Undeterred by criticism from Stephen Colbert, Robert F. Kennedy Jr is back on the "stolen elections" beat; this time with a story for Rolling Stone about how Diebold voting machines will hand the election to Republicans no matter what the polls say. Crack research by the Kennedy team put him in touch with everyone who'd ever agreed with him.
Electronic voting machines also caused widespread problems in Florida, where Bush bested Kerry by 381,000 votes. When statistical experts from the University of California examined the state's official tally, they discovered a disturbing pattern: "The data show with 99.0 percent certainty that a county's use of electronic voting is associated with a disproportionate increase in votes for President Bush. Compared to counties with paper ballots, counties with electronic voting machines were significantly more likely to show increases in support for President Bush between 2000 and 2004." The three counties with the most discrepancies—Broward, Palm Beach and Miami-Dade—were also the most heavily Democratic. Electronic voting machines, the report concluded, may have improperly awarded as many as 260,000 votes to Bush. "No matter how many factors and variables we took into consideration, the significant correlation in the votes for President Bush and electronic voting cannot be explained," said Michael Hout, a member of the National Academy of Sciences.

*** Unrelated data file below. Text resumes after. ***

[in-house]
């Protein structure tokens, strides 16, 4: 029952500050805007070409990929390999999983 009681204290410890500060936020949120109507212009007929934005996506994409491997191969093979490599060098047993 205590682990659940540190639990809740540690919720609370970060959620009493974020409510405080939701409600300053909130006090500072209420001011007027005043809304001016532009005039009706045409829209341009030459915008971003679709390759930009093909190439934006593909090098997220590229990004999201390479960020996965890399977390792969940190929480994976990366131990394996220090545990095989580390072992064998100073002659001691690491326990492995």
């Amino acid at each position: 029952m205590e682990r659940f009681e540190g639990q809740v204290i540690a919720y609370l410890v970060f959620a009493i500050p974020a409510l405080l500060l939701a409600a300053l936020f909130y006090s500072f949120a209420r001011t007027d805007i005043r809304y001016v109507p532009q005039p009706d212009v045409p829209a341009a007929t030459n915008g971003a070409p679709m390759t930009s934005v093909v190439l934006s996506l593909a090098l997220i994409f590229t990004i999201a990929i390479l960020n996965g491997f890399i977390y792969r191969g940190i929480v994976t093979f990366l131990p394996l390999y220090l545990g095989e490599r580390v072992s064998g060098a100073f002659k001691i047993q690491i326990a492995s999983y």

(For some reason these scholars never crunch the numbers for my old home state of Virginia, which uses electronic voting machines and in 2005 handed an ass-kicking victory to Democratic Gov. Tim Kaine, after he'd only been tied in the polls.)
The reception of electronic voting is fast getting hysterical; after election officials in Maryland's Democratic bedrock Montgomery County forgot to bring all of the machine parts to the polls, Gov. Robert Ehrlich indulged the Kennedys of his state (he has experience with them) by suggesting nobody vote on electronic voting machines; everybody, fill out absentee ballots instead!